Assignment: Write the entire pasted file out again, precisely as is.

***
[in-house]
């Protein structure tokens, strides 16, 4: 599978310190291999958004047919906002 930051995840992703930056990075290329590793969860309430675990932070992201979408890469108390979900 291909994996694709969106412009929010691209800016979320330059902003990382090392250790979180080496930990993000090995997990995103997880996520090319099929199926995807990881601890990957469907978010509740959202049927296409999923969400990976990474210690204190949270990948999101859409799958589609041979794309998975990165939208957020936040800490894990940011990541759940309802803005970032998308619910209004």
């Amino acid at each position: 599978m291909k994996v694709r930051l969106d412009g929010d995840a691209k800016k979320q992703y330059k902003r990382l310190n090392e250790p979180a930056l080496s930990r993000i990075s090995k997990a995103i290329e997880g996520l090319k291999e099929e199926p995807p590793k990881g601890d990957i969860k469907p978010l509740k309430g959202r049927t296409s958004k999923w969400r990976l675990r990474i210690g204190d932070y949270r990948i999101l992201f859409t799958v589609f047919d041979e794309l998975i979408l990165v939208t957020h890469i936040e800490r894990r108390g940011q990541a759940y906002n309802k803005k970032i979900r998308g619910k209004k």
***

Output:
[in-house]
């Protein structure tokens, strides 16, 4: 599978310190291999958004047919906002 930051995840992703930056990075290329590793969860309430675990932070992201979408890469108390979900 291909994996694709969106412009929010691209800016979320330059902003990382090392250790979180080496930990993000090995997990995103997880996520090319099929199926995807990881601890990957469907978010509740959202049927296409999923969400990976990474210690204190949270990948999101859409799958589609041979794309998975990165939208957020936040800490894990940011990541759940309802803005970032998308619910209004």
């Amino acid at each position: 599978m291909k994996v694709r930051l969106d412009g929010d995840a691209k800016k979320q992703y330059k902003r990382l310190n090392e250790p979180a930056l080496s930990r993000i990075s090995k997990a995103i290329e997880g996520l090319k291999e099929e199926p995807p590793k990881g601890d990957i969860k469907p978010l509740k309430g959202r049927t296409s958004k999923w969400r990976l675990r990474i210690g204190d932070y949270r990948i999101l992201f859409t799958v589609f047919d041979e794309l998975i979408l990165v939208t957020h890469i936040e800490r894990r108390g940011q990541a759940y906002n309802k803005k970032i979900r998308g619910k209004k």